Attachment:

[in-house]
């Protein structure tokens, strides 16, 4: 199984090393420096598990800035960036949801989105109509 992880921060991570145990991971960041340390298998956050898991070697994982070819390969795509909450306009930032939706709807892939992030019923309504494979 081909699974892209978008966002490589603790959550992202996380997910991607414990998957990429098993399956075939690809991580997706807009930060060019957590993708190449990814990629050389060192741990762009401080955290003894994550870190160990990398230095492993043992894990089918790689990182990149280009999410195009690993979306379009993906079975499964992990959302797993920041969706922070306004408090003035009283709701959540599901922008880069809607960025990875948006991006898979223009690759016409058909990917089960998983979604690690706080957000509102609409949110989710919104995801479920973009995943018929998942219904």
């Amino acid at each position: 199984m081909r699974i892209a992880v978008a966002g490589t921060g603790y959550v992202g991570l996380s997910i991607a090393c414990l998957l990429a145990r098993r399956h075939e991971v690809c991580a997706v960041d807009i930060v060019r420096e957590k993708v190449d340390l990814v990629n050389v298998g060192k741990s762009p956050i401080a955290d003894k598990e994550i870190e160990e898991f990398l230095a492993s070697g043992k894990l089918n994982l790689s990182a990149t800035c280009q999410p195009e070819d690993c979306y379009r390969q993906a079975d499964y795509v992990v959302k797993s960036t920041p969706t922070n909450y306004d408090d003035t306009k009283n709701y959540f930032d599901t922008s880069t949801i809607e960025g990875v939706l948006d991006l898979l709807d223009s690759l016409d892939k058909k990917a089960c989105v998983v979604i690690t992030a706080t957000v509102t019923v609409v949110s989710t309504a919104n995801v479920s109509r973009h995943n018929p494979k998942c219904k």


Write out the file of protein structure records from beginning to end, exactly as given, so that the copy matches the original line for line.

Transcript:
[in-house]
């Protein structure tokens, strides 16, 4: 199984090393420096598990800035960036949801989105109509 992880921060991570145990991971960041340390298998956050898991070697994982070819390969795509909450306009930032939706709807892939992030019923309504494979 081909699974892209978008966002490589603790959550992202996380997910991607414990998957990429098993399956075939690809991580997706807009930060060019957590993708190449990814990629050389060192741990762009401080955290003894994550870190160990990398230095492993043992894990089918790689990182990149280009999410195009690993979306379009993906079975499964992990959302797993920041969706922070306004408090003035009283709701959540599901922008880069809607960025990875948006991006898979223009690759016409058909990917089960998983979604690690706080957000509102609409949110989710919104995801479920973009995943018929998942219904």
């Amino acid at each position: 199984m081909r699974i892209a992880v978008a966002g490589t921060g603790y959550v992202g991570l996380s997910i991607a090393c414990l998957l990429a145990r098993r399956h075939e991971v690809c991580a997706v960041d807009i930060v060019r420096e957590k993708v190449d340390l990814v990629n050389v298998g060192k741990s762009p956050i401080a955290d003894k598990e994550i870190e160990e898991f990398l230095a492993s070697g043992k894990l089918n994982l790689s990182a990149t800035c280009q999410p195009e070819d690993c979306y379009r390969q993906a079975d499964y795509v992990v959302k797993s960036t920041p969706t922070n909450y306004d408090d003035t306009k009283n709701y959540f930032d599901t922008s880069t949801i809607e960025g990875v939706l948006d991006l898979l709807d223009s690759l016409d892939k058909k990917a089960c989105v998983v979604i690690t992030a706080t957000v509102t019923v609409v949110s989710t309504a919104n995801v479920s109509r973009h995943n018929p494979k998942c219904k």